The passage of AB 5 affected the way many organizations conducted their operations in California. In 2018, the California Supreme Court issued the landmark decision Dynamex Operations West, Inc., adopting the “ABC” test imposing tougher legal standards classifying workers as independent contractors. Several issues emerged from the Court’s decision leading the California Legislature to codify the ABC Test into law AB 5 in September 2019. (Read more here) However, there were still many unanswered issues.
On September 4, 2020, Gavin Newsom signed Assembly Bill 2257 (“AB 2257”) into law. AB 2257 significantly expands and clarifies the list of occupations that may qualify for an exemption to the “ABC” test under AB 5.
Occupations that are now exempt include those in the music and entertainment industry, such as recording artists, song writiers, performing artists, independent radio promoters, and certain types of publicists. Additionally, the new law addresses the submission cap in the journalism / publication industry. Specifically, there is no longer a limit on the number of assignments that can be taken by photographers, photojournalists, videographers, photo editors, freelance writers, editors, copy editors, and illustrators, and newspaper cartoonists that triggers the requirement of “employee” classification.
Rather, to fall under the definition of “professional services” and potentially qualify for the exemption now found in Labor Code § 2778, the new law requires, among other factors, that these workers:
- Perform work under a written contract that specifies certain terms;
- Be free to work for more than one hiring entity;
- Primarily perform their work away from the hiring entity’s business location; and
- Not displace existing employees performing the same type of work at the same volume for the hiring entity
The new law also expands the business-to-business exemption, to apply to individuals acting as sole proprietors not just business entities. Essentially, a business service provider that provides services directly to the contracting business rather than to its customers will still retain its independent contractor status, so long as the “service provider’s employees are solely performing the services under the contract under the name of the business service provider and the business service provider regularly contracts with other businesses,” It creates a brand new exemption form the ABC Test within the Labor Code § 2779 for two or more sole proprietors who contract with one another for the “purposes of providing services at the location of a single-engagement event” provided certain criteria are satisfied.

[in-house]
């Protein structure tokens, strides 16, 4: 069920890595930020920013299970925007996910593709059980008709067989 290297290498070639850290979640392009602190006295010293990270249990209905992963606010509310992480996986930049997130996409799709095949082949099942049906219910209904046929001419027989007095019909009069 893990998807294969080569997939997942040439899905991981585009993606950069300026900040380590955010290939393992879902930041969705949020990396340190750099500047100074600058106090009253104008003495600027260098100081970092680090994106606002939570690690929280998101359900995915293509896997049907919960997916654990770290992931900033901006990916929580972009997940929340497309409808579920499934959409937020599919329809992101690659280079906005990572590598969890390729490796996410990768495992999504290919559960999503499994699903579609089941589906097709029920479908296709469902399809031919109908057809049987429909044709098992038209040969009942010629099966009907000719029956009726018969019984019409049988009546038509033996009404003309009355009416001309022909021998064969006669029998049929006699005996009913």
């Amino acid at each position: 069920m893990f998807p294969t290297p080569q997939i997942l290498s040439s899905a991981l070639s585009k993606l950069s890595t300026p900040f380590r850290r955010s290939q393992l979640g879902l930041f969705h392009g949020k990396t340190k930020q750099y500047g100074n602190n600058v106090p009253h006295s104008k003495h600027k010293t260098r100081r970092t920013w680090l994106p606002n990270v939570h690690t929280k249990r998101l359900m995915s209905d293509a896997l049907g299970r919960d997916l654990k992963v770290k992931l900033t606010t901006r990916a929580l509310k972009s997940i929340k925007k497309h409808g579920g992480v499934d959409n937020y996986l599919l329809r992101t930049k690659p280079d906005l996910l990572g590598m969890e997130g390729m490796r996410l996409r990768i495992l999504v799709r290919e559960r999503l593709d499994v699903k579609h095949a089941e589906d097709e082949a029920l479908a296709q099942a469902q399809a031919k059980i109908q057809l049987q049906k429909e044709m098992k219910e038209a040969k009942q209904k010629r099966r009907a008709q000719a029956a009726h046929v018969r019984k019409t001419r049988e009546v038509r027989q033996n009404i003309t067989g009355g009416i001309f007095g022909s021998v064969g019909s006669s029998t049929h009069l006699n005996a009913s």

These exemptions provide relief to some gig workers and this new law may elicit more lobbying and legal challenges, which will inevitably lead to additional exemptions or amendments to the current law. Our office will keep an eye out for new changes and provide you with any updates.
Misclassification of employees still continues to be one of the areas that are heavily litigated. We recommend reviewing any agreements regarding independent contractors with your employment attorney to ensure your organization is in compliance with the labor code. While wage and hour claims are not covered under Employment Practice Liability Insurance (EPLI) policy some carriers provide a wage and hour defense sublimit. It is important to review with your employment attorney your policy to check if you have wage and hour defense coverage.
Let us know if you have any questions or would like us to provide you with a quote for EPLI with wage and hour defense sublimit. We are here to help!